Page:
The decline and fall of Western civilisation

Although I do not agree with everything Catholic Professor Peter Kreeft says, he does make some profound observations about the decline of the Church and civilisation in the West.

Categories: Christianity, Islam, Life in the West

4 replies

  1. A very wise man. He reminds me of Archbishop Fulton Sheen.

    Liked by 1 person

  2. I think Wael Hallaq offers a much more interesting critique of this fall, he says:

    In his important work on Orientalism, Edward Said articulated the ways in which the Euro-American culture of power, embodied in its discursive formations, has represented, re-organized and eventually reconstituted the Orient, converting it into a counter image of the Enlightenment, a place that is precisely what Europe is not but one that must constantly strive to become European. Said’s narrative, reflecting a particular conception of power and knowledge directly inherited from Foucault, remained faithful to the Enlightenment notions of secular humanism and anthropocentricism. Said was – and I suspect remained so to the end – blind to the profound effects of the Enlightenment distinction between the Is and Ought as well as between fact and value, thereby failing to see the necessary effects of the modern project in general, and the liberal project in particular. Said’s work, liberal in every important way, saw light at the end of an era, one that still held some promise for a better future. But since the eighties and the nineties, Said’s cherished values of secular humanism, and especially its implied but ontologically and epistemologically entailed anthropocentricism have been at the center of critique that recalls the disenchantment with the modern condition of a number of major intellectuals since the eighteenth century (ranging from Herder and Nietzsche, to Max Scheler, the Frankfurt School and beyond).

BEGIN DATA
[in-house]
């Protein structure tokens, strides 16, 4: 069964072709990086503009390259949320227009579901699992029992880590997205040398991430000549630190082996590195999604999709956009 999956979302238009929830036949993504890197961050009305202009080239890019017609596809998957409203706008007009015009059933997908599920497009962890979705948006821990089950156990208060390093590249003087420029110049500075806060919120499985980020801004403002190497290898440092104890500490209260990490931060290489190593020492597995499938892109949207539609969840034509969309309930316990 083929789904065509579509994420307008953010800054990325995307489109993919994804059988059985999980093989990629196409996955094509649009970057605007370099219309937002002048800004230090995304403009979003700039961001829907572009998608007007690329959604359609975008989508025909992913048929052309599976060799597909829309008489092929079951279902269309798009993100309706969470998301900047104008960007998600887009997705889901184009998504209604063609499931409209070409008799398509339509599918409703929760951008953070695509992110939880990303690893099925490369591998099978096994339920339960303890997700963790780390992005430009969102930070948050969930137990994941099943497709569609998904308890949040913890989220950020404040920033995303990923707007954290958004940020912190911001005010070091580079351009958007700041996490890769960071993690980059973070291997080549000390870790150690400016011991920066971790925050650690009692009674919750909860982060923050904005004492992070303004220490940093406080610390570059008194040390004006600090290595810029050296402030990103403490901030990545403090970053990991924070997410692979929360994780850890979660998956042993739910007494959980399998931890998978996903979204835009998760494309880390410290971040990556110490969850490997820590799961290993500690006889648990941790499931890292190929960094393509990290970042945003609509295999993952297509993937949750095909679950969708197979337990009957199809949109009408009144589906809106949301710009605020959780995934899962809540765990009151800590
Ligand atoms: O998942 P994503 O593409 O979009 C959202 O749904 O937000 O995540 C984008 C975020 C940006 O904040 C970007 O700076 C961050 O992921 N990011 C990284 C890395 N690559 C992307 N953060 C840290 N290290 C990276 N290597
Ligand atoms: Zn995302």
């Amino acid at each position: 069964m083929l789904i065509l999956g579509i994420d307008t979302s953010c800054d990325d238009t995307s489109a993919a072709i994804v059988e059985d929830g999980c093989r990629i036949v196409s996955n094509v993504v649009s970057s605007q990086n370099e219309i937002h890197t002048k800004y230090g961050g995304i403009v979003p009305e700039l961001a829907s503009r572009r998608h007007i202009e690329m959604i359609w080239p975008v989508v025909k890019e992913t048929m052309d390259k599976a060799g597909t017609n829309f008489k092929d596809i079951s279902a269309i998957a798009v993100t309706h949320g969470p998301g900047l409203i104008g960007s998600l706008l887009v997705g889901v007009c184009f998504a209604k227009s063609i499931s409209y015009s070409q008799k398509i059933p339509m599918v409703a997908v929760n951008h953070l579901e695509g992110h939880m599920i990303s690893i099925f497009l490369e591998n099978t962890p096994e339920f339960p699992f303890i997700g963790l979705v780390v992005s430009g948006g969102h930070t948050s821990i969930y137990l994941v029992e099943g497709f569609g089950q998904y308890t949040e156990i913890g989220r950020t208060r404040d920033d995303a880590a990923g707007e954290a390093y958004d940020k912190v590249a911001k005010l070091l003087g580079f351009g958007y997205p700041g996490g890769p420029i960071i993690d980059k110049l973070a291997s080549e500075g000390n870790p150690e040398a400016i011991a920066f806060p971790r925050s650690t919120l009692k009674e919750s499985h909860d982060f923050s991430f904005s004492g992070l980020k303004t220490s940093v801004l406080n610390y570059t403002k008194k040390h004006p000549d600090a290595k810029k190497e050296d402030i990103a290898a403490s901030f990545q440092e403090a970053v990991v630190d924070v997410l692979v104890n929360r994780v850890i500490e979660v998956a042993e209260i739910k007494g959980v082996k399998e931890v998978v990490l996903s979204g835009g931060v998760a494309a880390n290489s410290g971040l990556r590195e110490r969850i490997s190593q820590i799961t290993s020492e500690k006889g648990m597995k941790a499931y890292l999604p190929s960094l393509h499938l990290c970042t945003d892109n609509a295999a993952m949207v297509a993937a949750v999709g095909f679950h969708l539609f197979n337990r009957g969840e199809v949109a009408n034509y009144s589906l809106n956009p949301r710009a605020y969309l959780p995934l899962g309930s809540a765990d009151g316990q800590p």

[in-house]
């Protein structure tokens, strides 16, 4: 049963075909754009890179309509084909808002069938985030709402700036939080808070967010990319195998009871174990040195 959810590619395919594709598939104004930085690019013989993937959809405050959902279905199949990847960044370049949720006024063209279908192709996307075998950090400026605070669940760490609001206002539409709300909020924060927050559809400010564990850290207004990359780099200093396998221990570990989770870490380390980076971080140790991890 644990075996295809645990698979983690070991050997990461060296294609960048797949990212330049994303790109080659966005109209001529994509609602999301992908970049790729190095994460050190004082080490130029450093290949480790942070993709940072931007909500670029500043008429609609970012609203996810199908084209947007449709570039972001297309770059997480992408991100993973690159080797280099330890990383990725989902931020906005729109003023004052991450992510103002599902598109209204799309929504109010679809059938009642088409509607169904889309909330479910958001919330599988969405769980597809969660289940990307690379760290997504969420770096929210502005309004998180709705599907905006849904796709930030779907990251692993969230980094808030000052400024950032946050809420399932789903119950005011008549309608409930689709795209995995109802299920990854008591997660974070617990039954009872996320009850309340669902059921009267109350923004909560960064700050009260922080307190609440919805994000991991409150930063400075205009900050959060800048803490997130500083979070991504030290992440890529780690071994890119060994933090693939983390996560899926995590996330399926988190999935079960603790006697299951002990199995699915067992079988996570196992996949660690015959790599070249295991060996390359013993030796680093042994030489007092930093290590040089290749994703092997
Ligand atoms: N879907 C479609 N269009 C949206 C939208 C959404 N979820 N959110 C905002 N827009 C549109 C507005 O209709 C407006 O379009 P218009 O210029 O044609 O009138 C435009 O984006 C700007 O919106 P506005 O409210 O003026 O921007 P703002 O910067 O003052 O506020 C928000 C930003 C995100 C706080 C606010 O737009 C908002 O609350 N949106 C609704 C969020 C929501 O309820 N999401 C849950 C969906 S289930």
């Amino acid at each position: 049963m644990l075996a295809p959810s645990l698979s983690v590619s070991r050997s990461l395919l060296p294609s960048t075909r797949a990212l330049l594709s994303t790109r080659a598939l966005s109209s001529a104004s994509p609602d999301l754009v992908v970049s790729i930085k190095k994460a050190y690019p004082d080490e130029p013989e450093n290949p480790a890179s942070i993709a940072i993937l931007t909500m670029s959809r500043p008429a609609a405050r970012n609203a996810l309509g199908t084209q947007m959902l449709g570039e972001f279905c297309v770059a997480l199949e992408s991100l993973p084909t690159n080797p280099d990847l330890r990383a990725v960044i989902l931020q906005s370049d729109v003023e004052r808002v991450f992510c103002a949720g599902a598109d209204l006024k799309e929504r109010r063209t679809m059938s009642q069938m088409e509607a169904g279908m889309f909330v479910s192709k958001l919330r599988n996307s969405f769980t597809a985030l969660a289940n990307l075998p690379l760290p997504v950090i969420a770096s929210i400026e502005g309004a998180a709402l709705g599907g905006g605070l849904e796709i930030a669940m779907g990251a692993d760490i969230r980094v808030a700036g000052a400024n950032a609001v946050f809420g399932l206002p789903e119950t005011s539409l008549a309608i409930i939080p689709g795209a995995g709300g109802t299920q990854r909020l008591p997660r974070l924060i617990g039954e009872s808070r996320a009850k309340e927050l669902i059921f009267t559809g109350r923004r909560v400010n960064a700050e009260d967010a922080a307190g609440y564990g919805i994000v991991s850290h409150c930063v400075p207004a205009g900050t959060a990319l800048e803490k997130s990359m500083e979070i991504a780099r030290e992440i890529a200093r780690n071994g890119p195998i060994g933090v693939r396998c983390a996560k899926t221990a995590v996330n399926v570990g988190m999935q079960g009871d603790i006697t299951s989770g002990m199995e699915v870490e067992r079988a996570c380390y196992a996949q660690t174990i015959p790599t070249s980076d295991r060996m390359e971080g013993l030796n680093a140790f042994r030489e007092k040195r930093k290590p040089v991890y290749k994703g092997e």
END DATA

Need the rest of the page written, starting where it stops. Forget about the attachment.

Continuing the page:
But the critique has become both more trenchant and more urgent since Said wrote. The crucial matter of the survival of the human species was not atop that philosophical agenda, not even on Said’s when he wrote his Orientalism; but now it is, and at every level. One can now speak even of a scientific consensus on climate and ecological crisis. Colossal environmental destruction; unprecedented forms of violence; the construction of lethal political identities; the poisoning of food and water; extermination of alarming numbers of species; melting of Himalayan, polar and other major glaciers; increasingly worrying health threats; indecent disparity between rich and poor; social and communal disintegration; the rise of narcissistic sovereign individualism; an alarming increase of mental health disorders; a “growing epidemic” of suicide, and much more (the list is long enough to require, literally, an entire ledger), are now calling attention to a revaluation of modernist, industrial, capitalist and chiefly (though not exclusively) liberal values. The increasingly proliferating and widespread understanding that the modern project, together with its knowledge system, is unsustainable (even in the relatively short run) is in the process of taking over center-stage, and not only in Western industrialized countries. Influential activist groups and prominent intellectuals in India, China and several other countries in Asia, Latin America and elsewhere, have come to realize that a major restructuring, if not overhauling, of the paradigmatic structures of modernity is now in order. The crisis affects the global village, and is not the concern of only particular groups or countries, although the genealogy of the sources of destruction are widely recognized as European and more recently Euro-American.


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